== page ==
I’m very concerned about findings in the recent Save the Children report showing that boys are nearly twice as likely to fail to meet expected standards in early language development as girls.
The evidence shows that many of these boys will struggle to catch up and that they’re much less likely to do well at school, a pattern of underachievement which continues to GSCE level.
In Bolton South East, only 71 percent of children achieved the expected standards of speech and language skills at age five last year, well below the national average of 80 percent. There is also evidence of a significant gap in performance between boys and girls at this age – with 65 percent of boys and 78 percent of girls achieving the expected level of speech and language at age five. This represents a 13 percentage point gap which, again, puts Bolton South East in poorer position than the national average of 11 percentage points.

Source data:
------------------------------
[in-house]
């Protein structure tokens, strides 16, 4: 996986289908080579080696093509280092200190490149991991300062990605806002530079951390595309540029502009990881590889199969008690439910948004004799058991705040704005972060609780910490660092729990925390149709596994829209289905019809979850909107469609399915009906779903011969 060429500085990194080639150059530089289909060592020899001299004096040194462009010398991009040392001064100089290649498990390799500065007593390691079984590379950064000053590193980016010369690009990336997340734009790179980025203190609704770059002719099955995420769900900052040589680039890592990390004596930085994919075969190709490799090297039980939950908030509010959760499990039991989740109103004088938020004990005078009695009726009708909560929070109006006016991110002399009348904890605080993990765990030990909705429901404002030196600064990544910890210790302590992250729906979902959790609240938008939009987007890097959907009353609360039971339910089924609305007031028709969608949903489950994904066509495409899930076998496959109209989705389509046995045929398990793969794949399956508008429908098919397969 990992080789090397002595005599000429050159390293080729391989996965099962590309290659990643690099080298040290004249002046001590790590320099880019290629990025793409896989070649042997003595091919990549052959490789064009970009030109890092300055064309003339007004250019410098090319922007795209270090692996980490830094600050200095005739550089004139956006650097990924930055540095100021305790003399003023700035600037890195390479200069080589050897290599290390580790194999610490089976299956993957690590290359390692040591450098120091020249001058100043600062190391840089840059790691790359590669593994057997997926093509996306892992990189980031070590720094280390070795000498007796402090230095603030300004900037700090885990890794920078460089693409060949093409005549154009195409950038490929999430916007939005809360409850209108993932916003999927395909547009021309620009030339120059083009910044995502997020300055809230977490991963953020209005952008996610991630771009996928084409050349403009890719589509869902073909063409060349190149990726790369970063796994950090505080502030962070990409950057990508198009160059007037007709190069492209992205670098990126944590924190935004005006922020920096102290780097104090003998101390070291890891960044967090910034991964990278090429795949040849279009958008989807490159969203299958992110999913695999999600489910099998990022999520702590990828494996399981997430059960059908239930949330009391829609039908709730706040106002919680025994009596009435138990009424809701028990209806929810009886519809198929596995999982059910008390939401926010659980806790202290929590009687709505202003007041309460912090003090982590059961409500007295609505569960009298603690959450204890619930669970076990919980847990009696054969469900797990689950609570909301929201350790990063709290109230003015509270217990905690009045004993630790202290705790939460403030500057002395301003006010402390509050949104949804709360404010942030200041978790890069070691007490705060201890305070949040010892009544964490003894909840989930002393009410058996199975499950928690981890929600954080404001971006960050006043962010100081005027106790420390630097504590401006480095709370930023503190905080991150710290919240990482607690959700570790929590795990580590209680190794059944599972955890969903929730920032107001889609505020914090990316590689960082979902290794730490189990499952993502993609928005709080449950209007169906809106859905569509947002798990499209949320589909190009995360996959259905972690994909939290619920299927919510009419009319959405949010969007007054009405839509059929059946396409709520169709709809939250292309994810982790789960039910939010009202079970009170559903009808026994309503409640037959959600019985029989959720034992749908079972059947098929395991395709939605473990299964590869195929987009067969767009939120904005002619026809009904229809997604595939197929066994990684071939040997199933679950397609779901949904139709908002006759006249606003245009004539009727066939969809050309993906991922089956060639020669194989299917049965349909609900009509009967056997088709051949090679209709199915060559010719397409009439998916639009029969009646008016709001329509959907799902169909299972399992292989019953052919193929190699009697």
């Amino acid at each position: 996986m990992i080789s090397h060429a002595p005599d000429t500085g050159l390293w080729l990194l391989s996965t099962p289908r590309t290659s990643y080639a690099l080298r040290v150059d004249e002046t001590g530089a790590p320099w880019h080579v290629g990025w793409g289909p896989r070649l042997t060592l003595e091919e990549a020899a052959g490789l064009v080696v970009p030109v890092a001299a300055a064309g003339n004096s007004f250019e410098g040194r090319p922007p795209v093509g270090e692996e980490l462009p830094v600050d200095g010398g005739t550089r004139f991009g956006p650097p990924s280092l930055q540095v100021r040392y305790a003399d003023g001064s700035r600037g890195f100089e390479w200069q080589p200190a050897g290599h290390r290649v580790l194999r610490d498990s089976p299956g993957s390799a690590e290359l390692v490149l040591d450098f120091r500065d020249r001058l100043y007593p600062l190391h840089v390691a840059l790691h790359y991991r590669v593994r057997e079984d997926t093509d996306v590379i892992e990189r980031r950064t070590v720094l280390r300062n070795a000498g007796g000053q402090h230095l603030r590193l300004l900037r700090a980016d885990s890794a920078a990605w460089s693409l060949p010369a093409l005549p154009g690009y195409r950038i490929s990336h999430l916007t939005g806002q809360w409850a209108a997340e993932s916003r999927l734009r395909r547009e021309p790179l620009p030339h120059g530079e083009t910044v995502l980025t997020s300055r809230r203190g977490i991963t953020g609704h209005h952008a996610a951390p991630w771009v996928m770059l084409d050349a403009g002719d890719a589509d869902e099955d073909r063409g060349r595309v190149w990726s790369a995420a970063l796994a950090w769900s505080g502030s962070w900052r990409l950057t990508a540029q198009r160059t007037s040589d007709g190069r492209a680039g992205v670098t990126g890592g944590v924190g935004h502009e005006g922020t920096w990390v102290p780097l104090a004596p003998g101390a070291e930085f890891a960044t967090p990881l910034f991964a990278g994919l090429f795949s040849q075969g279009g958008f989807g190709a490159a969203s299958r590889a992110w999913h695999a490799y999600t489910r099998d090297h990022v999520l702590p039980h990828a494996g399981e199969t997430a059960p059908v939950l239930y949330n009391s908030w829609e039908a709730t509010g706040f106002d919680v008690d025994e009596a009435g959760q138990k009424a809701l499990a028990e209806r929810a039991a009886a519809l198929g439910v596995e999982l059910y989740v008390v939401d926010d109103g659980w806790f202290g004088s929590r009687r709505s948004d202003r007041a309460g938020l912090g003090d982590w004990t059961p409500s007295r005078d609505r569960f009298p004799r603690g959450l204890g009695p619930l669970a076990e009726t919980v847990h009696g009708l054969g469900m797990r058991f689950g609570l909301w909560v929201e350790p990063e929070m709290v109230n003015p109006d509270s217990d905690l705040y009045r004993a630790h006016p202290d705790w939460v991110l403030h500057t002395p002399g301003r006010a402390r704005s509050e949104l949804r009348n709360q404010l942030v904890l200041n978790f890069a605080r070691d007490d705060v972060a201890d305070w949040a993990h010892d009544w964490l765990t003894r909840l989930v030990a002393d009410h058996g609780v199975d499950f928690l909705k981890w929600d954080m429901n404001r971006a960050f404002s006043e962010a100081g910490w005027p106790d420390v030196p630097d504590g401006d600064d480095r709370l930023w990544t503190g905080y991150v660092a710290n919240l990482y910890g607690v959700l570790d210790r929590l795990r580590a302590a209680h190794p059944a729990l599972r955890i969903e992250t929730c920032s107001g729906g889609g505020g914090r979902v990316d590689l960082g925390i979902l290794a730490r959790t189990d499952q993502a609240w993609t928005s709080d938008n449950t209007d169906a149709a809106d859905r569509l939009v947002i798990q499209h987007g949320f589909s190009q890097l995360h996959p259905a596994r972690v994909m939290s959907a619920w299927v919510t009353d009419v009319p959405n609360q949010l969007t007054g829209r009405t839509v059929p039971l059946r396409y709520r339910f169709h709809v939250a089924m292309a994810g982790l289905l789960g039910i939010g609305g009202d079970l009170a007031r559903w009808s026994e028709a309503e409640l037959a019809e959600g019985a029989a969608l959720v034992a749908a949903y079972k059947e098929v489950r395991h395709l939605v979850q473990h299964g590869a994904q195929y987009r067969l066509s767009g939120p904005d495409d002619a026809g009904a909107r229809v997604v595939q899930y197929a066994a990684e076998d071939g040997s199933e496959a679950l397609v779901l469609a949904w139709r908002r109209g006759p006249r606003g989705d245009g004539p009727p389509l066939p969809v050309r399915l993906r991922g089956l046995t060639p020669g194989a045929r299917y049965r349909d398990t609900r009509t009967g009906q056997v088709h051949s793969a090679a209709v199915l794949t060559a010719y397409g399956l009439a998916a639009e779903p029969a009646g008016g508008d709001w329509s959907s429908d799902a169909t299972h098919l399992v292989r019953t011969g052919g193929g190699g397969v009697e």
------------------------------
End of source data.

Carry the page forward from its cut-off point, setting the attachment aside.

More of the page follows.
We know that strong early development is an essential component of a child’s life chances and it is concerning that any children should be failing to meet the expected standard. I am particularly shocked to learn that 290 five years-old boys in Bolton were already behind when they started school. If they had performed as well as the girls, 109 more boys would have met the expected standard. Falling behind in this way is likely to have long-term consequences for their school attainment, their earning potential and opportunities in later life.
Today I have written to new Education Secretary, Justine Greening calling on her to invest more in children’s early years.